Pennsylvania State Supreme Court Upholds DUI Checkpoints
HARRISBURG, Pa. (AP) -- Catching drunken drivers at police roadblocks may cost more money and result in fewer arrests than roving patrols, but that is no reason they should be declared illegal, the state Supreme Court has ruled.
The ruling Monday upheld the 2003 conviction of Gary Beaman, of Pittsburgh, who was stopped by Pittsburgh police at a roadblock and arrested for driving under the influence of alcohol in 2001.
Beaman appealed, asserting that roadblocks should be declared unconstitutional if there is a more efficient way to enforce the state's DUI law.
In a 4-2 ruling upholding the Superior Court, the justices acknowledged statistics from the Pennsylvania Department of Transportation that showed the percentage of people stopped at roadblocks who are arrested for DUI is much lower than the percentage of arrests of drivers who are pulled over for suspicion of DUI. The statistics also show each arrest at a roadblock requires more man-hours than conventional roving patrols.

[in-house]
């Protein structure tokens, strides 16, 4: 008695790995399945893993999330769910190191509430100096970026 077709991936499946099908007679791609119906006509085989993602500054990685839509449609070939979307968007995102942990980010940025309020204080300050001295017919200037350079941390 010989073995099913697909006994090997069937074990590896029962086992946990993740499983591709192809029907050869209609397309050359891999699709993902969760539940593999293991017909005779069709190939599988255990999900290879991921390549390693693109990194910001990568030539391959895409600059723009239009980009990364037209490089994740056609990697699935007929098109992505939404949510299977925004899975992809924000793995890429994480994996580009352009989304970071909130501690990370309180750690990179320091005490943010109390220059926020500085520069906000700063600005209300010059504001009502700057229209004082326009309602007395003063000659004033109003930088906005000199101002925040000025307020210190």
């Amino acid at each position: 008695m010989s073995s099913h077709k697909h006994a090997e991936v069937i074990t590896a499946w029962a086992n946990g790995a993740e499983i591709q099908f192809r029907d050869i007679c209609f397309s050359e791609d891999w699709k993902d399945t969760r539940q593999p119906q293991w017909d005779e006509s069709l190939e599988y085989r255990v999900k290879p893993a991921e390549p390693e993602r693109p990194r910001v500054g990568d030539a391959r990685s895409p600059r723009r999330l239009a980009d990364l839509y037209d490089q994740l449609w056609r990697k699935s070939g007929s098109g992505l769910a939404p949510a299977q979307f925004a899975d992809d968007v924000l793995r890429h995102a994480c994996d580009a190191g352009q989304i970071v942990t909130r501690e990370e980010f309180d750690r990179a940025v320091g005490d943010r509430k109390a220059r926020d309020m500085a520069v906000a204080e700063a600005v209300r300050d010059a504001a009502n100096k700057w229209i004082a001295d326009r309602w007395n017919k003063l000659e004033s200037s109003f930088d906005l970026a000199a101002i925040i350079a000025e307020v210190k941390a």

But the justices noted that the PennDOT official who testified in the case said it was difficult to compare the two enforcement methods because of the deterrent effect of publicly advertised roadblocks and the other costs of highway patrols, such as wear and tear on vehicles and the danger to officers making the arrests.
''Based on the record before us, we find that the trial court properly concluded that (Beaman) failed to show that DUI roadblocks are so ineffective that they must be declared constitutionally unreasonable,'' Justice Thomas Saylor said in the majority opinion.
You guys in Gore voting Penn should move.
Vee Need To See Your Paperz Pleeze